III. Discussion

The first two elements of the civil contempt test are easily satisfied here. I gave a valid order on February 17, 2012. Because UPS was present when the order was given, it had knowledge of the order.

UPS claims that it did not disobey the order because it was not obligated to comply with the order until March 20, 2012, by which time Mr. Supinski had been reinstated. Under Federal Rule of Civil Procedure 58, "[e]very judgment and amended judgment*fn1 must be set out in a separate document." Based on this rule, UPS claims that there was no order with which to comply until the judgment was separately entered on March 6, 2012. As Federal Rule of Civil Procedure 62(a) provides for an automatic fourteen-day stay of execution and enforcement of judgments, UPS argues that the order was not enforceable until March 20. Mr. Supinski responds that Rules 58 and 60 do not control here because they are applicable only to judgments, not equitable orders. Neither party cites to any cases in support of its position; it does not appear that any courts have addressed the matter.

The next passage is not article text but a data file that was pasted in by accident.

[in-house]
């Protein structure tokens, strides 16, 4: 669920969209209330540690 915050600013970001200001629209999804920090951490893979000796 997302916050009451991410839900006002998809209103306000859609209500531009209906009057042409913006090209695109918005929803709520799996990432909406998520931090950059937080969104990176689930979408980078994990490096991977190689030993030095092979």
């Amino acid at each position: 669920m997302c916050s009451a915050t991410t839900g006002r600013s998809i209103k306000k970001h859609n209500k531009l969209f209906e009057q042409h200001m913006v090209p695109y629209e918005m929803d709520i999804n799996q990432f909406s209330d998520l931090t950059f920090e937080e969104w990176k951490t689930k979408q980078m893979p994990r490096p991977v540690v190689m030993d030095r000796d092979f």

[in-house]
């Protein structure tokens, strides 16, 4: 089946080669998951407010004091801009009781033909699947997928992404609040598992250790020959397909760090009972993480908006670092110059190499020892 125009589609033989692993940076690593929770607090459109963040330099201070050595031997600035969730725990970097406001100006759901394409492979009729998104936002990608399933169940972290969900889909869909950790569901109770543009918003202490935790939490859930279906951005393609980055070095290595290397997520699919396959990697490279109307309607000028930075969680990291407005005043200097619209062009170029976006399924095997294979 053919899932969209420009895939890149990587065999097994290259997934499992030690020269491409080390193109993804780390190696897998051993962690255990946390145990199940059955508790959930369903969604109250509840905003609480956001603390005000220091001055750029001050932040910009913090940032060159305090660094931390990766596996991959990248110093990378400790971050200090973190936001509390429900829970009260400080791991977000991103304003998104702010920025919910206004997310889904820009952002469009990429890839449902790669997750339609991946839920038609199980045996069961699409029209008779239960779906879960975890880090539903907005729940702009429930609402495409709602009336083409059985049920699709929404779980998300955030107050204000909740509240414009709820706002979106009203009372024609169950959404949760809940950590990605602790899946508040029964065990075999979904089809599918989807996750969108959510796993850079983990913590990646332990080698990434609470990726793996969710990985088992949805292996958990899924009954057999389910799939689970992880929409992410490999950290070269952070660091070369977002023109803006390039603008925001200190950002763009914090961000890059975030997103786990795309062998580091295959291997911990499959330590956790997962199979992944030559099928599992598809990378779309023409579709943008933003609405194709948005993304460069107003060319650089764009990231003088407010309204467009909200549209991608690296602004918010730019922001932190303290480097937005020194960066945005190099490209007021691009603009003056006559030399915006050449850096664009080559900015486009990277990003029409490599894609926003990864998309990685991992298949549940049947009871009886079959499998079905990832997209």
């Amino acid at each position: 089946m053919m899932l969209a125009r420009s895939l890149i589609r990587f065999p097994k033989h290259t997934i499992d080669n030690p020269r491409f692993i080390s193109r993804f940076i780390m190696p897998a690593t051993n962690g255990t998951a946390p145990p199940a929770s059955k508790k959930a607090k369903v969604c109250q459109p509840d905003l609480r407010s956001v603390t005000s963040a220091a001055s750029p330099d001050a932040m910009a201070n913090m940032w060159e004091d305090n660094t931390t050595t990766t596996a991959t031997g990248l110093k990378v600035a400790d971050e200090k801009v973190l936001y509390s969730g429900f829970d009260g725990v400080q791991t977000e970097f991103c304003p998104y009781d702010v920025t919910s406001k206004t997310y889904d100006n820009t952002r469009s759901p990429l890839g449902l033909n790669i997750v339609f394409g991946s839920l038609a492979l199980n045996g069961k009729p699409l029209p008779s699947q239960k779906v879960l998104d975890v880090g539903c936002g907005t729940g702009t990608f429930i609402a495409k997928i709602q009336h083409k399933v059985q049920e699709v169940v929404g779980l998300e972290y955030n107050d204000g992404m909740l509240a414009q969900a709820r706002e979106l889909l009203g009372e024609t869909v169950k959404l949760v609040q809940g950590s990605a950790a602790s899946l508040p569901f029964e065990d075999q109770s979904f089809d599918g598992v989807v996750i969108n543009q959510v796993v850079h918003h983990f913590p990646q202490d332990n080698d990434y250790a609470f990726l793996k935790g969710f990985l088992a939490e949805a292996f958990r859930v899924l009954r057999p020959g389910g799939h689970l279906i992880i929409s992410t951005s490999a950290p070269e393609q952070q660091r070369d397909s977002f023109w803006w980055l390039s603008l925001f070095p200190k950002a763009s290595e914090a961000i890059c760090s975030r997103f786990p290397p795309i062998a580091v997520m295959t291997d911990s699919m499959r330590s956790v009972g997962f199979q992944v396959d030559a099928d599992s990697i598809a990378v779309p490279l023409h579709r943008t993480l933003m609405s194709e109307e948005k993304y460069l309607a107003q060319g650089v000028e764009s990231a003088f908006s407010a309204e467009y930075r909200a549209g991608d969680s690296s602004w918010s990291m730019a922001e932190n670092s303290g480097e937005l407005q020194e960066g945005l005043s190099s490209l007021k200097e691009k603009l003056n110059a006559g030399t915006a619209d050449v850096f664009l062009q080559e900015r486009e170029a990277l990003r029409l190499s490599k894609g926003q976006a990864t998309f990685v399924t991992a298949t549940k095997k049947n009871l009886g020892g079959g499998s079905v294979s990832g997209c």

But the plain language of the Rules 58 and 68 indicate that they do not apply to the February 17 order, and so UPS was immediately obligated to comply with it. Both Rule 58 and 68 apply only to "judgments." Federal Rule of Civil Procedure 54(a) defines the term "judgment" as used in the rules to include "a decree and any order from which an appeal lies." An appellate court may review any decision which is "final," 28 U.S.C. § 1291, meaning that it terminates all claims against all parties, see Carter v. City of Phila., 181 F.3d 339, 343 (3d Cir. 1999). At the time the oral order was given, the final determination of Mr. Supinski's claim for back pay was outstanding. Because the oral order did not terminate all claims in the case, it was not final and thus not yet subject to appeal. Therefore, it did not qualify as a "judgment" for the purposes of Rule 58 or 68--meaning did not need to be set out in a separate document and was immediately enforceable against UPS. For these reasons, UPS violated the order by not taking any reasonable steps to ensure Mr. Supinski was reinstated at that time.